A North Antrim MLA has called on the Health Minister to ensure that nurses are given a “proper pay rise”.
UUP Assemblyman Robin Swann said no one should “underestimate the crucial and valuable role our nurses contribute to our health service”.
Mr Swann, who is Chairman of the Stormont All-Party Committee on Congenital Heart Disease, said it was important that nurses are given a proper pay rise and a sensible wage to “reflect the tremendous contribution they make to health service and society in general”.
“I speak from personal experience having witnessed the amazing and selfless dedication these often unsung heroes give to others,” Mr Swann said.
He added: “My son spent the first year of his life in the Children’s Hospital in the Royal in Belfast and not only did the nurses on Barbour Ward and in Clarke Clinic nurse my son, they kept him alive during some very tough times, and they provided unbelievable levels of emotional support to me and my wife through that time and many still keep in contact.
“So I firmly believe that they are entitled to their pay rise. The Ulster Unionist Party fully supports nurses being awarded the recommended 1% pay rise, but the hard reality is that this rise is a modest and below inflationary increase.”
Mr Swann said nurses deserve praise for working so admirably in what are becoming increasingly difficult circumstances.
“With approximately 20% of the population now on a waiting list, and patients regularly coming to harm as a result of excessive delays in diagnosis and treatment, our nurses are preventing the system from collapsing all together,” Mr Swann said.
He added: “Our hospitals and clinics, as well as patient care in the community, all depend on them. It is very sad to note that Northern Ireland is the only part of the UK in which nursing staff have not received a final pay deal.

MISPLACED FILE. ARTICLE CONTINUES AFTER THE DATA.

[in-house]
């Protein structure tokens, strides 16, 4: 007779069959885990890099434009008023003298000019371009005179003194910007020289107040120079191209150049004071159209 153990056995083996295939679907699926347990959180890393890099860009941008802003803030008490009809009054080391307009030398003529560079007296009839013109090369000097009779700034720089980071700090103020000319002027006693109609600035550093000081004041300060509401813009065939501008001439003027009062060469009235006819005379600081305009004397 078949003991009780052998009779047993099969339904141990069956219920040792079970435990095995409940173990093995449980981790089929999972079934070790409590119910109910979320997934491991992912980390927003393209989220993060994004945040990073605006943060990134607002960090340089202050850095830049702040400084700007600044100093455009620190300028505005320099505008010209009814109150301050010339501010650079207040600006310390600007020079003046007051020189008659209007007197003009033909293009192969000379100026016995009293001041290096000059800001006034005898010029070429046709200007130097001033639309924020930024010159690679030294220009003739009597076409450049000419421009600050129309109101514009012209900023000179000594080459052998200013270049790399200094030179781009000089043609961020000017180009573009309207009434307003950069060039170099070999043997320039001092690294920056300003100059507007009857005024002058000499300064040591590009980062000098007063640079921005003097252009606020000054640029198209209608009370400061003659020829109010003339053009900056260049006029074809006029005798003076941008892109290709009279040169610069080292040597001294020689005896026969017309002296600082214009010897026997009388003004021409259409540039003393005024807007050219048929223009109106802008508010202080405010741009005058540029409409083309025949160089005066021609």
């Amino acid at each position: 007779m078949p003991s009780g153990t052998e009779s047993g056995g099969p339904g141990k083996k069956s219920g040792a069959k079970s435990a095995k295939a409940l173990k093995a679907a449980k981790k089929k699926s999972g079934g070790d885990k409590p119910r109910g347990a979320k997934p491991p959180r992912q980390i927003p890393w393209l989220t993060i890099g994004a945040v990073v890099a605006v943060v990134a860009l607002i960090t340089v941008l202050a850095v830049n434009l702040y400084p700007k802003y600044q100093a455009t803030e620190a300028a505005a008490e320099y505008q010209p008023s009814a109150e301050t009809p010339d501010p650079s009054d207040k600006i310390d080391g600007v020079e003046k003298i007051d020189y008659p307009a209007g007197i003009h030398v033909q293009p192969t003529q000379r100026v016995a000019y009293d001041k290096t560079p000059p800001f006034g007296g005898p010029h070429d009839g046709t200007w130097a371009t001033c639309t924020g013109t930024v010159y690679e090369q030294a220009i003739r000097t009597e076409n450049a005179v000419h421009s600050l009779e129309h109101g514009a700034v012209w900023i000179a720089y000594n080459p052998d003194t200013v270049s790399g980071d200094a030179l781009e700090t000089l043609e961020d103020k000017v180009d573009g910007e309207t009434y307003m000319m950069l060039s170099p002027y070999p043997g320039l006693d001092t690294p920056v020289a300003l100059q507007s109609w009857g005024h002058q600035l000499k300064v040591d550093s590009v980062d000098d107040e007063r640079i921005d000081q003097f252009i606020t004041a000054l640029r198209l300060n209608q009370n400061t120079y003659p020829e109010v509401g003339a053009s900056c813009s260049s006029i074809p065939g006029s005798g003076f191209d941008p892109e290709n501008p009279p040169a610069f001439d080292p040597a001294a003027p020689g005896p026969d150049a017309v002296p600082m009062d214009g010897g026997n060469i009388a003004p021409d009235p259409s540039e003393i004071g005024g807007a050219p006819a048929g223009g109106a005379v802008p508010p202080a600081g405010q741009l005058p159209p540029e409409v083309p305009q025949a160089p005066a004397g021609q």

“This means that workers in the NHS in Northern Ireland are now the poorest paid across the entire UK. An experienced staff nurse in Northern Ireland is now paid £279 a year less than in England and £561 a year less than in Scotland.
“Given that our medical staff in Northern Ireland are signed up to the NHS’s wider UK terms and conditions, they shouldn’t be treated any worse or any less thought-off than their colleagues in England, Scotland and Wales.”
Mr Swann said the Royal College of Nursing is balloting on possible industrial action.
“This is clearly a decision that is not taken lightly. It shows the frustration that our local nurses are feeling,” Mr Swann said,
He added: “In addition, the decision by the Royal College of Midwives earlier this year to hold industrial action for the first time in its 134-year history was indicative of the pressures being felt right across the local NHS workforce.
“As a result of the farce regarding in/out Ministerial resignations, a key meeting in September that could have resolved the matter was cancelled and for months the issue was then ignored by the Department and the Health Minister.
“Having shamefully ignored this issue for so long, DUP Minister Simon Hamilton needs to give nurses the support and priority they deserve, and he needs to award the 1% pay rise immediately.”